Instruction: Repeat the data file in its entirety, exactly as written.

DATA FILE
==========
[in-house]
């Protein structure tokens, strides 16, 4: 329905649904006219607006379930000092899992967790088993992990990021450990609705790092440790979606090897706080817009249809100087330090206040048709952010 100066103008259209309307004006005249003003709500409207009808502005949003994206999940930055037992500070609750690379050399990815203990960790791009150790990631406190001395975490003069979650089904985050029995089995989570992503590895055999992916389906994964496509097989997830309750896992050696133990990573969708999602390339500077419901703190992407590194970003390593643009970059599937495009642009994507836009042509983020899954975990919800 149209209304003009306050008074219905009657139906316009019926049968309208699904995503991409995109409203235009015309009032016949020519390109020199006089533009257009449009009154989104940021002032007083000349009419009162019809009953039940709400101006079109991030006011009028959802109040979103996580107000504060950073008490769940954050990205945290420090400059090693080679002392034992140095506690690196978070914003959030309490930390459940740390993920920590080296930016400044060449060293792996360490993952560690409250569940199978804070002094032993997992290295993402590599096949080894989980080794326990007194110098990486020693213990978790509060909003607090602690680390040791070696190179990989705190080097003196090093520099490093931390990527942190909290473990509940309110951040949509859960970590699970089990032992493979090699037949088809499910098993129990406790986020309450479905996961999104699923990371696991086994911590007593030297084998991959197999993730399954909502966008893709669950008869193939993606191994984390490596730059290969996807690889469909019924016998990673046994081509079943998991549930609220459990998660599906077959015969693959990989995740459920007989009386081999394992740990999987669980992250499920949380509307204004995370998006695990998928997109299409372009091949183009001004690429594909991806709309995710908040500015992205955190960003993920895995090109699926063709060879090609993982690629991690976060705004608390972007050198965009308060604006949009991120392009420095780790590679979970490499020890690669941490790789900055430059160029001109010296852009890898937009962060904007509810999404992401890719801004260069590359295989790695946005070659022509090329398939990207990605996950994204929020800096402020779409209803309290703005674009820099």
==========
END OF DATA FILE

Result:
[in-house]
């Protein structure tokens, strides 16, 4: 329905649904006219607006379930000092899992967790088993992990990021450990609705790092440790979606090897706080817009249809100087330090206040048709952010 100066103008259209309307004006005249003003709500409207009808502005949003994206999940930055037992500070609750690379050399990815203990960790791009150790990631406190001395975490003069979650089904985050029995089995989570992503590895055999992916389906994964496509097989997830309750896992050696133990990573969708999602390339500077419901703190992407590194970003390593643009970059599937495009642009994507836009042509983020899954975990919800 149209209304003009306050008074219905009657139906316009019926049968309208699904995503991409995109409203235009015309009032016949020519390109020199006089533009257009449009009154989104940021002032007083000349009419009162019809009953039940709400101006079109991030006011009028959802109040979103996580107000504060950073008490769940954050990205945290420090400059090693080679002392034992140095506690690196978070914003959030309490930390459940740390993920920590080296930016400044060449060293792996360490993952560690409250569940199978804070002094032993997992290295993402590599096949080894989980080794326990007194110098990486020693213990978790509060909003607090602690680390040791070696190179990989705190080097003196090093520099490093931390990527942190909290473990509940309110951040949509859960970590699970089990032992493979090699037949088809499910098993129990406790986020309450479905996961999104699923990371696991086994911590007593030297084998991959197999993730399954909502966008893709669950008869193939993606191994984390490596730059290969996807690889469909019924016998990673046994081509079943998991549930609220459990998660599906077959015969693959990989995740459920007989009386081999394992740990999987669980992250499920949380509307204004995370998006695990998928997109299409372009091949183009001004690429594909991806709309995710908040500015992205955190960003993920895995090109699926063709060879090609993982690629991690976060705004608390972007050198965009308060604006949009991120392009420095780790590679979970490499020890690669941490790789900055430059160029001109010296852009890898937009962060904007509810999404992401890719801004260069590359295989790695946005070659022509090329398939990207990605996950994204929020800096402020779409209803309290703005674009820099």